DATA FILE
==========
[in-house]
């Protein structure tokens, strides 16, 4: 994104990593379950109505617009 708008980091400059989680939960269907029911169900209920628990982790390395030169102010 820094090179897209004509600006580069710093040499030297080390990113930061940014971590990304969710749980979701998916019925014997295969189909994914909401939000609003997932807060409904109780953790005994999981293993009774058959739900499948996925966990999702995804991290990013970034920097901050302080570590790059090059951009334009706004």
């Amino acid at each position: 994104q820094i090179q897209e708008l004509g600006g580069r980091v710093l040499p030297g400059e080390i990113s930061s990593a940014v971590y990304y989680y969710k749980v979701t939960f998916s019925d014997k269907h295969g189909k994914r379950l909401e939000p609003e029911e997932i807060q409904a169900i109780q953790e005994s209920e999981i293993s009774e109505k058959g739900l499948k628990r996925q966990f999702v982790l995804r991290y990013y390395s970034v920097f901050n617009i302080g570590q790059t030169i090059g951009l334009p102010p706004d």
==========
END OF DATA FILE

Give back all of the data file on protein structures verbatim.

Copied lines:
[in-house]
């Protein structure tokens, strides 16, 4: 994104990593379950109505617009 708008980091400059989680939960269907029911169900209920628990982790390395030169102010 820094090179897209004509600006580069710093040499030297080390990113930061940014971590990304969710749980979701998916019925014997295969189909994914909401939000609003997932807060409904109780953790005994999981293993009774058959739900499948996925966990999702995804991290990013970034920097901050302080570590790059090059951009334009706004």
């Amino acid at each position: 994104q820094i090179q897209e708008l004509g600006g580069r980091v710093l040499p030297g400059e080390i990113s930061s990593a940014v971590y990304y989680y969710k749980v979701t939960f998916s019925d014997k269907h295969g189909k994914r379950l909401e939000p609003e029911e997932i807060q409904a169900i109780q953790e005994s209920e999981i293993s009774e109505k058959g739900l499948k628990r996925q966990f999702v982790l995804r991290y990013y390395s970034v920097f901050n617009i302080g570590q790059t030169i090059g951009l334009p102010p706004d």